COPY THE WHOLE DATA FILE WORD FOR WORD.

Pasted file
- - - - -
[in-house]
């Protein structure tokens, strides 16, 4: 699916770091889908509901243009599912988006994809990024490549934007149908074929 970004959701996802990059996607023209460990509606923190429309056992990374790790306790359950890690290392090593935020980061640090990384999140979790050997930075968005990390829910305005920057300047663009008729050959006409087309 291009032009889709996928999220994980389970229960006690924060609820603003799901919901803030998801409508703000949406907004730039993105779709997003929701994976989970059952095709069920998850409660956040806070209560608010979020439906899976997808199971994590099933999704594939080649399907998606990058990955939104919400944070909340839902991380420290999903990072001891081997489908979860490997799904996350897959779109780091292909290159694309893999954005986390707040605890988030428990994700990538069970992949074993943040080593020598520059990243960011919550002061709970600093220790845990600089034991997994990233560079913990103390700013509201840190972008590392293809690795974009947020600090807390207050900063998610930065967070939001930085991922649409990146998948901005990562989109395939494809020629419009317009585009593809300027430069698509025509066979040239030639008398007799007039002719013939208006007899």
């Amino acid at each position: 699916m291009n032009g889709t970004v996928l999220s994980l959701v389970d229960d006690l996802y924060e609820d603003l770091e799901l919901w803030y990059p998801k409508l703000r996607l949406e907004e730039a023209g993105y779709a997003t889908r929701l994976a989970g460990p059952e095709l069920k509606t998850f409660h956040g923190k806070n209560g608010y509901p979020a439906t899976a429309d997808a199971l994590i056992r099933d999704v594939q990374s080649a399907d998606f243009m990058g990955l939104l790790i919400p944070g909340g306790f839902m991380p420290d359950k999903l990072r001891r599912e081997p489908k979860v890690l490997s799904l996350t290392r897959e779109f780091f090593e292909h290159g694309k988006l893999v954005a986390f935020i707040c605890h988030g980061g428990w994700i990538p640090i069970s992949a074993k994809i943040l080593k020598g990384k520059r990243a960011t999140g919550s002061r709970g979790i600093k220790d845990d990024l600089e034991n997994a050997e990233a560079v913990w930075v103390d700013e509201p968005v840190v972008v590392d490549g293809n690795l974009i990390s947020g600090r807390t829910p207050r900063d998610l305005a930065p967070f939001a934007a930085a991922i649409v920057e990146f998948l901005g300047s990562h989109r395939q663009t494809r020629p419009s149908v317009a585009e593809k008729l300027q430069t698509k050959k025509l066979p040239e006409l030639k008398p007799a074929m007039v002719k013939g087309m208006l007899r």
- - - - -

[in-house]
């Protein structure tokens, strides 16, 4: 699916770091889908509901243009599912988006994809990024490549934007149908074929 970004959701996802990059996607023209460990509606923190429309056992990374790790306790359950890690290392090593935020980061640090990384999140979790050997930075968005990390829910305005920057300047663009008729050959006409087309 291009032009889709996928999220994980389970229960006690924060609820603003799901919901803030998801409508703000949406907004730039993105779709997003929701994976989970059952095709069920998850409660956040806070209560608010979020439906899976997808199971994590099933999704594939080649399907998606990058990955939104919400944070909340839902991380420290999903990072001891081997489908979860490997799904996350897959779109780091292909290159694309893999954005986390707040605890988030428990994700990538069970992949074993943040080593020598520059990243960011919550002061709970600093220790845990600089034991997994990233560079913990103390700013509201840190972008590392293809690795974009947020600090807390207050900063998610930065967070939001930085991922649409990146998948901005990562989109395939494809020629419009317009585009593809300027430069698509025509066979040239030639008398007799007039002719013939208006007899």
């Amino acid at each position: 699916m291009n032009g889709t970004v996928l999220s994980l959701v389970d229960d006690l996802y924060e609820d603003l770091e799901l919901w803030y990059p998801k409508l703000r996607l949406e907004e730039a023209g993105y779709a997003t889908r929701l994976a989970g460990p059952e095709l069920k509606t998850f409660h956040g923190k806070n209560g608010y509901p979020a439906t899976a429309d997808a199971l994590i056992r099933d999704v594939q990374s080649a399907d998606f243009m990058g990955l939104l790790i919400p944070g909340g306790f839902m991380p420290d359950k999903l990072r001891r599912e081997p489908k979860v890690l490997s799904l996350t290392r897959e779109f780091f090593e292909h290159g694309k988006l893999v954005a986390f935020i707040c605890h988030g980061g428990w994700i990538p640090i069970s992949a074993k994809i943040l080593k020598g990384k520059r990243a960011t999140g919550s002061r709970g979790i600093k220790d845990d990024l600089e034991n997994a050997e990233a560079v913990w930075v103390d700013e509201p968005v840190v972008v590392d490549g293809n690795l974009i990390s947020g600090r807390t829910p207050r900063d998610l305005a930065p967070f939001a934007a930085a991922i649409v920057e990146f998948l901005g300047s990562h989109r395939q663009t494809r020629p419009s149908v317009a585009e593809k008729l300027q430069t698509k050959k025509l066979p040239e006409l030639k008398p007799a074929m007039v002719k013939g087309m208006l007899r």